the crucial bit of the puzzle is that viruses have to be caught from another infected individualand they are usually species-specific. bacteria, in contrast, often just lurk in theenvironment (like tetanus), and may thrive on many hosts (as does bubonic plague, forexample). the gregarious are therefore at greater risk than the lonely of catching viruses, anddr cole thus suggests that past evolution has created a mechanism (the details of whichremain unclear) which causes white cells to respond appropriately. conversely, the lonely arebetter off ramping up their protection against bacterial infection, which is a bigger relative riskto them.
what dr cole seems to have revealed, then, is a mechanism by which the environment (inthis case the social environment) reaches inside a person's body and tweaks its genome sothat it responds appropriately. it is not that the lonely and the gregarious are geneticallydifferent from each other. rather, their genes are regulated differently, according to howsociable an individual is. dr cole thinks this regulation is part of a wider mechanism that tunesindividuals to the circumstances they find themselves in. where it goes wrong is when lonelinessbecomes chronic, and the inflammatory response becomes chronic at the same time.
before civilisation intervened, such chronic loneliness would have been so rare (becauseisolated individuals are so vulnerable to predation) that evolution would have ignored it.now, paradoxically, the large population that civilisation makes possible means loneliness iscommonplace—and with it consequences that natural selection, which is blind to the future,has not yet had time to deal with.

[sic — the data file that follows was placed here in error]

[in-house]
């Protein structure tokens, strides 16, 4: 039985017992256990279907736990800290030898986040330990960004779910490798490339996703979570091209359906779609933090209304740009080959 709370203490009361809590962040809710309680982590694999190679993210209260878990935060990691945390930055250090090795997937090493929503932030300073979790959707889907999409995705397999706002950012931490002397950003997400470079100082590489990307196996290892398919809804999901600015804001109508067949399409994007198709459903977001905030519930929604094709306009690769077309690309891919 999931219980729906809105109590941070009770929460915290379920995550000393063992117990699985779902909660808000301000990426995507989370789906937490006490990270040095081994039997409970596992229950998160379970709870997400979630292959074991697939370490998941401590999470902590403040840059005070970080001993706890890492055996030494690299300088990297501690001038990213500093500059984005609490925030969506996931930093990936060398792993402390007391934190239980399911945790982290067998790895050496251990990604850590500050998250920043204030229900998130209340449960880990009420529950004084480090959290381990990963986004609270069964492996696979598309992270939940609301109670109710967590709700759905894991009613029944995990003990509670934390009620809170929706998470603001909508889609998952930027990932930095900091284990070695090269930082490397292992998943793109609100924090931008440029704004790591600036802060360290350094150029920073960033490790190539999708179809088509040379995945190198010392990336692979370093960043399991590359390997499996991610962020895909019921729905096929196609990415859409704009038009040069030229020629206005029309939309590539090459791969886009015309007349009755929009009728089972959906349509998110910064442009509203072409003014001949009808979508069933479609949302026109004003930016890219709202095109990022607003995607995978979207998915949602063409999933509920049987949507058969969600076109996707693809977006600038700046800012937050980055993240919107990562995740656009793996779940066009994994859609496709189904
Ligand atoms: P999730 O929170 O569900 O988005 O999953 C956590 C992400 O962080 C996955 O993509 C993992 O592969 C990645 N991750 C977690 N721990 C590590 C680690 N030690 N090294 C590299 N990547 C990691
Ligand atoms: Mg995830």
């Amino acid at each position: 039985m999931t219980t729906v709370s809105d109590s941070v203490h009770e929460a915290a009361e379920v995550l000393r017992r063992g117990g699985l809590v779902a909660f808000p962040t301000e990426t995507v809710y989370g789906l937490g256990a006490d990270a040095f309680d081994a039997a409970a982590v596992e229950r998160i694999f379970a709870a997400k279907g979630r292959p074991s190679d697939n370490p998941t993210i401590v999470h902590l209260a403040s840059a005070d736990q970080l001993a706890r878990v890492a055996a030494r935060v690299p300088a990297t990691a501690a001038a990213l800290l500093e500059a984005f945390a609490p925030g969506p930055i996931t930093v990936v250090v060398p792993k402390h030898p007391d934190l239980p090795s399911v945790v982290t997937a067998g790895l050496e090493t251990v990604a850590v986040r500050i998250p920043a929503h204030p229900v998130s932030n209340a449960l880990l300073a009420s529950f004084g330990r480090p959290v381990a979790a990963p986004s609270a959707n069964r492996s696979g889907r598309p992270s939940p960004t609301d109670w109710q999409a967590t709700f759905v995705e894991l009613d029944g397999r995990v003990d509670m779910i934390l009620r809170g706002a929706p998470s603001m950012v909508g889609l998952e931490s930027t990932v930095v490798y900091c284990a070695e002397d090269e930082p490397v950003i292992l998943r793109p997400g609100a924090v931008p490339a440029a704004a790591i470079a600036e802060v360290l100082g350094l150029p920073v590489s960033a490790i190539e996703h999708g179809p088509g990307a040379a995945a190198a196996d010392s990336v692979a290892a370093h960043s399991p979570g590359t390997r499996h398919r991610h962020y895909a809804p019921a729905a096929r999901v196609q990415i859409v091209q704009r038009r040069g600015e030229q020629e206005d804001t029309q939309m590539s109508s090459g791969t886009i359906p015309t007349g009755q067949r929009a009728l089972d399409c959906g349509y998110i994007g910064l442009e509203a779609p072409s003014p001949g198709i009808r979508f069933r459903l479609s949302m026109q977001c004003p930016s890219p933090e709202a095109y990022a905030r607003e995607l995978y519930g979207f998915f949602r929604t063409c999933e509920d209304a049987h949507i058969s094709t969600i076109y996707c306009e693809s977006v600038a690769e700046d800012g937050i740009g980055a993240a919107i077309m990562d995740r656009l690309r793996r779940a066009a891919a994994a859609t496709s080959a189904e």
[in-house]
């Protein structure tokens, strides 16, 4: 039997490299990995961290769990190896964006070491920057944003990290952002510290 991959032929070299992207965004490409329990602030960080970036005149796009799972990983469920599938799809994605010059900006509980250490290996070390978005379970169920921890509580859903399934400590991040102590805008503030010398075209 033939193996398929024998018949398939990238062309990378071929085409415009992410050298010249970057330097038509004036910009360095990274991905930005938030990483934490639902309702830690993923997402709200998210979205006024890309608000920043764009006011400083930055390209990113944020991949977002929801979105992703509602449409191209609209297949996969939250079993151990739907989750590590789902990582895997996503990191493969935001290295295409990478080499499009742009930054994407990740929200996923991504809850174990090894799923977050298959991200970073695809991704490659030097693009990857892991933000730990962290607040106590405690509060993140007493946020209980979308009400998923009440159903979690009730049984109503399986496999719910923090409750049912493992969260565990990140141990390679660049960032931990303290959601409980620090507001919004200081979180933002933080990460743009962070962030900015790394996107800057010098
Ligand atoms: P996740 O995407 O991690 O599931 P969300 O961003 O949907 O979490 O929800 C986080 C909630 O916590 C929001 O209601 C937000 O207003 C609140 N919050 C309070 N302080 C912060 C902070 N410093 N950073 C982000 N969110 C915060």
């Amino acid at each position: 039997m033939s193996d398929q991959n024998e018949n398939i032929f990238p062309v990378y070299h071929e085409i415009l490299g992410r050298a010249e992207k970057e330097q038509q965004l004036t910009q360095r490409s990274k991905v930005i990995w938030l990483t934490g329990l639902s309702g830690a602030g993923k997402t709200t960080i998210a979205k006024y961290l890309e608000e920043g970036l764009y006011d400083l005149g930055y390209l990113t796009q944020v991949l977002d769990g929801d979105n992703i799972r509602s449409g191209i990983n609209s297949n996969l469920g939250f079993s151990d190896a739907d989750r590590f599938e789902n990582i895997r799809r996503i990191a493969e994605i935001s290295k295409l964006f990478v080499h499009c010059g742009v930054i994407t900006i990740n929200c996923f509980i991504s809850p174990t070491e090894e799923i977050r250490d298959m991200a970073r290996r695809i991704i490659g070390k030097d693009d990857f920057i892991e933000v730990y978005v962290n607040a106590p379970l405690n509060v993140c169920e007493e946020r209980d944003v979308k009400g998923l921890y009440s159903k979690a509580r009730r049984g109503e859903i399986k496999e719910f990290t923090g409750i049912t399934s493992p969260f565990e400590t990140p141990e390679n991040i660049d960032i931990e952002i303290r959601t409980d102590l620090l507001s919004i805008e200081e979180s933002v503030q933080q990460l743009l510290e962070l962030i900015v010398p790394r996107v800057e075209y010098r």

did you try his friends? he doesn't really have any.
he's kind of a loner.
every kid has friends. did you check his computer?
if he's close to someone,he'd be e-mailing them.
and you know this how?
finding people is what i do. here's an idea.
how about you guys let me out,and i'll help you find him?
你们放我出去 我帮你们找 如何?
smart kid. he cleared his in-box.
i'm smart,too.a little hard disk recovery utility i like to use.
i'm a bit more old-fashioned in my techniques
pounding the pavement,knocking on doors,that sort of thing.
you're on salary.i get paid for delivery.
pounding the pavement is not a luxury that i get.
there's a receipt for a web site whosyourmomma.org.
it's expensive. he has a credit card?
well,he used one.
let's pull up a transaction record.
"mary margaret blanchard."
"mary margaret blanchard"
who's mary margaret blanchard?
谁是mary margaret blanchard?
as we build our birdhouses,remember,
what you're making is a home,not a cage.
the bird is free and will do what it will.
this is for them,not us.
they're loyal creatures.
if you love them and they love you,they will always find you.
we'll pick this up after recess. no running.
ms. mills,what are you doing here? mills
where's my son?
henry? i assumed he was home sick with you.
you think i'd be here if he was?
did you give him your credit card so he can find her?
i'm sorry. who are you?
i'm his... i'm his...
the woman who gave him up for adoption.
you don't know anything about this,do you?
不 真不巧 不知道
i should never have given him that book.
what in the hell is this book i keep hearing about?
just some old stories i gave him.
as you well know,henry is a special boy
so smart,so creative,and as you might be aware...
很聪明 很有创造力 或许你也意识到了...
he needed it. what he needs is a dose of reality.